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MOST books about the environment take the West as their starting point. This is understandable. For decades America was the world’s biggest polluter, contributing more to the problem than any other country, whereas Europe—at least in its politicians’ minds—has model environmental laws and holds plenty of righteous talks to negotiate new solutions.
But Europe and America are becoming supporting actors in the world’s climate-change drama. The lead players are China and India. China is the world’s largest emitter, contributing nearly a quarter of current global emissions. With India it accounted for 83% of the worldwide increase in carbon emissions in 2000-11. Though global warming began with industrialised countries it must end—if it is to end—through actions in developing ones. All the more reason to welcome “Greenprint”, the first book on climate change to concentrate on this growing part of the problem. Written by Aaditya Mattoo, an economist at the World Bank, and Arvind Subramanian, a senior fellow at the Centre for Global Development, the book offers an unflinching look at what one might realistically expect emerging markets to do.
From an environmentalist’s point of view, India and China elicit despair. They are obsessed with growth. To fuel it, they are building ever more coal-fired power stations, a filthy form of energy. Their cities fume. Their rivers catch fire. There is not much anyone can do about it.
But an attractive quality of this book is that it goes beyond such fatalism. The West, the authors argue, has failed to mitigate global warming, so developing countries will have to take over. This is necessary, they say, because global warming will affect developing countries more than rich ones, partly because tropical and subtropical lands are more sensitive to warming than cold or temperate ones, and partly because rich people can afford better flood controls and drought-resistant seeds than poor ones. One estimate by William Cline, an economist, found that a rise of 2.5% in global temperatures would cut agricultural productivity by 6% in America but by 38% in India. In light of their disproportionate vulnerability, emerging giants will have to push rich countries to make more environmental compromises. To make these demands credible, they themselves will have to make some changes too.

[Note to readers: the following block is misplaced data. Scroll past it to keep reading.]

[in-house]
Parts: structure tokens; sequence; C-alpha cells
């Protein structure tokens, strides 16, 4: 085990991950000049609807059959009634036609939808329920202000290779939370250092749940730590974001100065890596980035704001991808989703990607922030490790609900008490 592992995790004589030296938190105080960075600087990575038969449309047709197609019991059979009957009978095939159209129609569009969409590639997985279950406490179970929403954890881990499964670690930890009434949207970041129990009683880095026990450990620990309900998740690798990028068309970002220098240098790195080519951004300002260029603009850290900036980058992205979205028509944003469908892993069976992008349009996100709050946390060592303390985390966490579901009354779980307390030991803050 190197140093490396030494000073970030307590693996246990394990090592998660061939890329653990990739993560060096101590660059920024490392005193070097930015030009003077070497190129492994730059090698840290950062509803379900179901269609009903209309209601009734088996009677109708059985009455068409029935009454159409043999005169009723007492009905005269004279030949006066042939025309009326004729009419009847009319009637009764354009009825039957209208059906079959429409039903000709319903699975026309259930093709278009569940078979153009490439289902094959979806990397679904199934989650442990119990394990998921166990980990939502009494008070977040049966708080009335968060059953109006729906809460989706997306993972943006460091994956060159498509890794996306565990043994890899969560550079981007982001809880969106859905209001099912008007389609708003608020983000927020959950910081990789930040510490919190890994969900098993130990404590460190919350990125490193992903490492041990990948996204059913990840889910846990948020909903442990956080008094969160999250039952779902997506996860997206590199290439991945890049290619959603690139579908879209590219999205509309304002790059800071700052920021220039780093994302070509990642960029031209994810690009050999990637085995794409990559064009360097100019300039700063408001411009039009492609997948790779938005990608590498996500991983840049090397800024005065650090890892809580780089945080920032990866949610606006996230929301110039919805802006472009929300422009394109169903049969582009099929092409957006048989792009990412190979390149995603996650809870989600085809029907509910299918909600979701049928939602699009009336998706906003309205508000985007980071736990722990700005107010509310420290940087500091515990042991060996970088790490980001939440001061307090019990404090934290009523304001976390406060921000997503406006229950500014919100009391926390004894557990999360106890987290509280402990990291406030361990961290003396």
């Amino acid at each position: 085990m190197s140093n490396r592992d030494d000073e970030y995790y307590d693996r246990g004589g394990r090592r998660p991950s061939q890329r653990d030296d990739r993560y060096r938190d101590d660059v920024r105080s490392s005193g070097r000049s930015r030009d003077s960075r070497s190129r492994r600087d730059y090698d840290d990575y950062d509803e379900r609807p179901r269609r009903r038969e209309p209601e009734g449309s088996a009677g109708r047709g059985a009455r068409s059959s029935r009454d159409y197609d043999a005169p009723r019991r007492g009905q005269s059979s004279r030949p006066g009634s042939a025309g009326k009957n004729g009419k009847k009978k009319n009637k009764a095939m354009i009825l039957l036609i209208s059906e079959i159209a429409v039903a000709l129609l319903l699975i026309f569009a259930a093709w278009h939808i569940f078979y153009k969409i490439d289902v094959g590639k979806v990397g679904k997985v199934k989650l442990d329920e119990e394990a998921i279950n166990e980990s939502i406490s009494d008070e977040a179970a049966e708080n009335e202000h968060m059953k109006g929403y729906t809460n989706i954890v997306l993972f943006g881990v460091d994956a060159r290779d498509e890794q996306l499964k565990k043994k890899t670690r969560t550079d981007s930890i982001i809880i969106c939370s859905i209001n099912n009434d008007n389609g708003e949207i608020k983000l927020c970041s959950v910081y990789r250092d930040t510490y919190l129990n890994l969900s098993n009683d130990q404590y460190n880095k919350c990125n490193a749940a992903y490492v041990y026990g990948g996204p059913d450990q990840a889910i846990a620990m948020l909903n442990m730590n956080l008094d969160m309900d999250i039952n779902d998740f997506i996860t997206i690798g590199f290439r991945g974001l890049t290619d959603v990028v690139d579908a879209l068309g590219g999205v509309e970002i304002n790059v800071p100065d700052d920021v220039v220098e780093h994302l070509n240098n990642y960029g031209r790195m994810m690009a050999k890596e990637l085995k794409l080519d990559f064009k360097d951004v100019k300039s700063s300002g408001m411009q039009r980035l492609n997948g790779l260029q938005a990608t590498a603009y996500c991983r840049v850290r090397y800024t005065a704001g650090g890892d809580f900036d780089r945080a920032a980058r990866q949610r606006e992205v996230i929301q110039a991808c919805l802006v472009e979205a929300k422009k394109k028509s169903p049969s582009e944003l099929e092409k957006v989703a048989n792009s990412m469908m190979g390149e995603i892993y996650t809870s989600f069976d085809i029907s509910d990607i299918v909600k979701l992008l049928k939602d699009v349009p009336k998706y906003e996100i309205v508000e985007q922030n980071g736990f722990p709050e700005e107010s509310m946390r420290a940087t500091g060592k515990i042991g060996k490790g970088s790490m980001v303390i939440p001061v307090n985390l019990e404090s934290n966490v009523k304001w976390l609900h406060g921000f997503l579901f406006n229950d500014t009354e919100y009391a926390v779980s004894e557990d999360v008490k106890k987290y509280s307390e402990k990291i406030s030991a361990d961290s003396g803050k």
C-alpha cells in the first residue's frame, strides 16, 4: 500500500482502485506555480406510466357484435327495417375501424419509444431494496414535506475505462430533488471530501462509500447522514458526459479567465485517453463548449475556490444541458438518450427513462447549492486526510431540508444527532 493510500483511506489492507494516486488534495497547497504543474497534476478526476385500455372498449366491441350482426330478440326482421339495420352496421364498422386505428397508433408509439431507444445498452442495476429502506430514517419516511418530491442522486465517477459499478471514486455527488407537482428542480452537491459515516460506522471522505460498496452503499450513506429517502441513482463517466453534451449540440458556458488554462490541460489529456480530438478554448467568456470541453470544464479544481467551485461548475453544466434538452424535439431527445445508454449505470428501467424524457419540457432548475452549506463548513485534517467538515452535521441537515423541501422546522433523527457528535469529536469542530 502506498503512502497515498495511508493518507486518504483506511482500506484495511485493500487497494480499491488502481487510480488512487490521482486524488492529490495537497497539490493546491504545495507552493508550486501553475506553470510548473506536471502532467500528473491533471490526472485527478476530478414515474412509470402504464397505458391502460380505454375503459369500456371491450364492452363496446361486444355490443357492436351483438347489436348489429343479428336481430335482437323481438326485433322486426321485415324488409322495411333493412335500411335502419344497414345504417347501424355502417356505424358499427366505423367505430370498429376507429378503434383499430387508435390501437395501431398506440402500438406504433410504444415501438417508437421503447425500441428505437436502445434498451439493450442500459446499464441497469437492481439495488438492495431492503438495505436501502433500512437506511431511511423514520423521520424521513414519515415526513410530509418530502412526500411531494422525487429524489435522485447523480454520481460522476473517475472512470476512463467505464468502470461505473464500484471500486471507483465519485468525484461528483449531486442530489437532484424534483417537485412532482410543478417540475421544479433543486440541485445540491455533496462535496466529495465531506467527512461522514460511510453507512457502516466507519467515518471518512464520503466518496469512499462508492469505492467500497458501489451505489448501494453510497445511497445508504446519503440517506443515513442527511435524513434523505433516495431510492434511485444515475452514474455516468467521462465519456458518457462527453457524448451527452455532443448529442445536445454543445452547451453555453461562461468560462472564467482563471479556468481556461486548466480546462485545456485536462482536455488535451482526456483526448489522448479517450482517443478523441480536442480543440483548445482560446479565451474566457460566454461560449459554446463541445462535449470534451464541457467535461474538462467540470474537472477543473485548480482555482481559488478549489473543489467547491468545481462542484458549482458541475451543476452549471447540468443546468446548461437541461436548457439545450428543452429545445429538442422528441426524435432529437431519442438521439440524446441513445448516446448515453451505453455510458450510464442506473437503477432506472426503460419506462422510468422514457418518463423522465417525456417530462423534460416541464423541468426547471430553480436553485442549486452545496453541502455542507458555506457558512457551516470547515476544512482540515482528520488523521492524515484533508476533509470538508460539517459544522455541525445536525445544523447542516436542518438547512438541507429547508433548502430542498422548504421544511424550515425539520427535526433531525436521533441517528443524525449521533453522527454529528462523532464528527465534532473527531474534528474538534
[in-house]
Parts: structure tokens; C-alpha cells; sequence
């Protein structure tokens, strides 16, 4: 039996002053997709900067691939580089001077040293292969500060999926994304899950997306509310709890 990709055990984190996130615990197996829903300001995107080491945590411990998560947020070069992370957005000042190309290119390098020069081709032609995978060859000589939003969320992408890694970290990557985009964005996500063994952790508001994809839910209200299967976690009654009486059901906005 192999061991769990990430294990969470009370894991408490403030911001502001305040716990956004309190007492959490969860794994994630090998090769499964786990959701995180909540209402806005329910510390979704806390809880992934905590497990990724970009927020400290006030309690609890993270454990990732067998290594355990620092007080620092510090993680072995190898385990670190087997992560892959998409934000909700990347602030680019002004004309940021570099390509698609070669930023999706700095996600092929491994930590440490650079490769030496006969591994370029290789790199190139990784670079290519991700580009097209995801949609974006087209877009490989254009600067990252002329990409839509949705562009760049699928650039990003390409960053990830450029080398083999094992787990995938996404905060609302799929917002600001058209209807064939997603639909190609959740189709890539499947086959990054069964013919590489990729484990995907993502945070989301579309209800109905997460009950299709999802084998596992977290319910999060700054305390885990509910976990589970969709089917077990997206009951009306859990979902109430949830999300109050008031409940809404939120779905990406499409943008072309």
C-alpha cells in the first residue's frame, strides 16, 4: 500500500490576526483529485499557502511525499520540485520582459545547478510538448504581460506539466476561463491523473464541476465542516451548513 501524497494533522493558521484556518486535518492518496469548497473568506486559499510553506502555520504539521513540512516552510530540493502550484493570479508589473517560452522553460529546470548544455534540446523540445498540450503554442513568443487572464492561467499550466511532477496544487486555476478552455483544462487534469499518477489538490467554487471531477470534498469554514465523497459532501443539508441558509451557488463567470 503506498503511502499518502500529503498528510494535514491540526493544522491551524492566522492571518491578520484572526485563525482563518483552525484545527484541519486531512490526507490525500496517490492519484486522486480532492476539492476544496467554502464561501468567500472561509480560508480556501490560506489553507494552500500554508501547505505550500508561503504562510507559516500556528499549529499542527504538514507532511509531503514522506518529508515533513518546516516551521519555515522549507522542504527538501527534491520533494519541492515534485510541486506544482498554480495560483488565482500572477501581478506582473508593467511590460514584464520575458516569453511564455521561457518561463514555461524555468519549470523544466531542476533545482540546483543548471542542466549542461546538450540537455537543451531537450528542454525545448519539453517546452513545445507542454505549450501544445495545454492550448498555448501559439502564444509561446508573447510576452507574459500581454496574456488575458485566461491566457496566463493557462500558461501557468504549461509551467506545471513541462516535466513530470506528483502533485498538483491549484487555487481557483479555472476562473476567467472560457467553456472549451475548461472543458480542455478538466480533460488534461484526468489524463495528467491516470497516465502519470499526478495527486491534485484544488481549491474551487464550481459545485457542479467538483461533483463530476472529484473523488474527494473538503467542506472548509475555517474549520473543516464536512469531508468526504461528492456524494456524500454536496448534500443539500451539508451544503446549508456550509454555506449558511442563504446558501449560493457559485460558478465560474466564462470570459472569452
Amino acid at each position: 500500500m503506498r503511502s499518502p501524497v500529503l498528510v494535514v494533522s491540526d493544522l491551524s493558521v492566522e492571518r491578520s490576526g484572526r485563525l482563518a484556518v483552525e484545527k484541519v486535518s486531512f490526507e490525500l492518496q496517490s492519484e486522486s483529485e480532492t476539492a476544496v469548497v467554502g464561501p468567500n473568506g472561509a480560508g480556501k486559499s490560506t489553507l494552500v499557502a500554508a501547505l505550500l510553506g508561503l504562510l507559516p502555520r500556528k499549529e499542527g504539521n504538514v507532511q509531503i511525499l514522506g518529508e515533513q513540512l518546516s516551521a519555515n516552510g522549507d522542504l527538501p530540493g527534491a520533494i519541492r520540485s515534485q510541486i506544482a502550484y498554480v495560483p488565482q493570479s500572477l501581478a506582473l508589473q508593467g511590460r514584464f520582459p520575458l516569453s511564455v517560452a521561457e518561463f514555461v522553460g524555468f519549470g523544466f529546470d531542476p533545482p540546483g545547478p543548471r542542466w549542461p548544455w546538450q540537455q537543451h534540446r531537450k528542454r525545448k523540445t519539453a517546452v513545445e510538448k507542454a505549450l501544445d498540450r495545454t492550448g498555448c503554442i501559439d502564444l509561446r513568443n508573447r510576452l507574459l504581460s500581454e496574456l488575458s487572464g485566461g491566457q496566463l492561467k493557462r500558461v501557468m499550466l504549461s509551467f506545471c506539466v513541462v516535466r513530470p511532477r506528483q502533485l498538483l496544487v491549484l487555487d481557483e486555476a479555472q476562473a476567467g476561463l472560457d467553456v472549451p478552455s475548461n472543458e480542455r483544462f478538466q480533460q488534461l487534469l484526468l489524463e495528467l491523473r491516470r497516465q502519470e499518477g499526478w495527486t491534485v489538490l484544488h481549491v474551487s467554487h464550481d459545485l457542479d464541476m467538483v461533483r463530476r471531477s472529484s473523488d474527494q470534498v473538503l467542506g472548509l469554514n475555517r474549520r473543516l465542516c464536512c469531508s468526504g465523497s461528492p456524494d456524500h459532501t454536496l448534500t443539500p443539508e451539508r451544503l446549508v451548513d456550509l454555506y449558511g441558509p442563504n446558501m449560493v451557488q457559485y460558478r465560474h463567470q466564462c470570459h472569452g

The trouble, as the authors admit, is that emissions cuts will also be costly for China and India. Messrs Mattoo and Subramanian estimate that if the two countries were to reduce emissions by 30% by 2020 (compared with doing nothing), their manufacturing output would fall by 6-7% and their manufactured exports by more than that. As still relatively poor countries, they are less able to bear the pain.
These challenges help to explain why it is so difficult for India and China to take the lead on climate change. After considering different ways to allocate emissions cuts among nations, the authors concede that the fairest approach would be to allow developing countries to consume as much energy as rich ones did during their own industrial revolutions. But if the aim is to limit the rise in global temperatures to two degrees, which most scientists think necessary, this would allow developing-country emissions to rise by 200% whereas rich-country emissions would have to fall by an amount that is politically inconceivable.
The authors supply more reasonable solutions. They reckon that China and others could and should invest more in new technologies, such as carbon capture and storage, in order to boost improvements in clean energy. They also provide a detailed and convincing case for rich countries to put a price on carbon by introducing a modest border tax on imports from developing countries.
The book does not quite provide the promised “greenprint” for developing countries to reduce emissions. But that would be a tall order. As a first stab at analysing one of the world’s most intractable problems, it provides a wealth of analysis and fuel for thought.